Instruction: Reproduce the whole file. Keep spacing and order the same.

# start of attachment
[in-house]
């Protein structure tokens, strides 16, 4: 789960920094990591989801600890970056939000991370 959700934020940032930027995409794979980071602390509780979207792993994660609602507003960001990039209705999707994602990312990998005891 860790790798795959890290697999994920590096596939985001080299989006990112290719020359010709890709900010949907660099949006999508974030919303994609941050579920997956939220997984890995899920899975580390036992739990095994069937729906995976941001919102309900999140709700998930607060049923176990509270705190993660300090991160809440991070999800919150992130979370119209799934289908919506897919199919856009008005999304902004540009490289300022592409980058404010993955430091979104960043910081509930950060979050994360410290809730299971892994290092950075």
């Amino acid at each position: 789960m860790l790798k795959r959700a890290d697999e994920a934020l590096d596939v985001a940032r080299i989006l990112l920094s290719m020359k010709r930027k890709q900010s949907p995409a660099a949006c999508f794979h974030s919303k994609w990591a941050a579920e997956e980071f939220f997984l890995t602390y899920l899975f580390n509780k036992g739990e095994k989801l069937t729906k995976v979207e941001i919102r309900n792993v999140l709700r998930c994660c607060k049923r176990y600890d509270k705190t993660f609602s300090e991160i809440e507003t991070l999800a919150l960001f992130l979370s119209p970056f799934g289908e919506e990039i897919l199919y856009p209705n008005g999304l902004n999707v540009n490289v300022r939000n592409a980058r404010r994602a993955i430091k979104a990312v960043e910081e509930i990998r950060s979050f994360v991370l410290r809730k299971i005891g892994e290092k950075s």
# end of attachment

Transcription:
[in-house]
């Protein structure tokens, strides 16, 4: 789960920094990591989801600890970056939000991370 959700934020940032930027995409794979980071602390509780979207792993994660609602507003960001990039209705999707994602990312990998005891 860790790798795959890290697999994920590096596939985001080299989006990112290719020359010709890709900010949907660099949006999508974030919303994609941050579920997956939220997984890995899920899975580390036992739990095994069937729906995976941001919102309900999140709700998930607060049923176990509270705190993660300090991160809440991070999800919150992130979370119209799934289908919506897919199919856009008005999304902004540009490289300022592409980058404010993955430091979104960043910081509930950060979050994360410290809730299971892994290092950075």
């Amino acid at each position: 789960m860790l790798k795959r959700a890290d697999e994920a934020l590096d596939v985001a940032r080299i989006l990112l920094s290719m020359k010709r930027k890709q900010s949907p995409a660099a949006c999508f794979h974030s919303k994609w990591a941050a579920e997956e980071f939220f997984l890995t602390y899920l899975f580390n509780k036992g739990e095994k989801l069937t729906k995976v979207e941001i919102r309900n792993v999140l709700r998930c994660c607060k049923r176990y600890d509270k705190t993660f609602s300090e991160i809440e507003t991070l999800a919150l960001f992130l979370s119209p970056f799934g289908e919506e990039i897919l199919y856009p209705n008005g999304l902004n999707v540009n490289v300022r939000n592409a980058r404010r994602a993955i430091k979104a990312v960043e910081e509930i990998r950060s979050f994360v991370l410290r809730k299971i005891g892994e290092k950075s």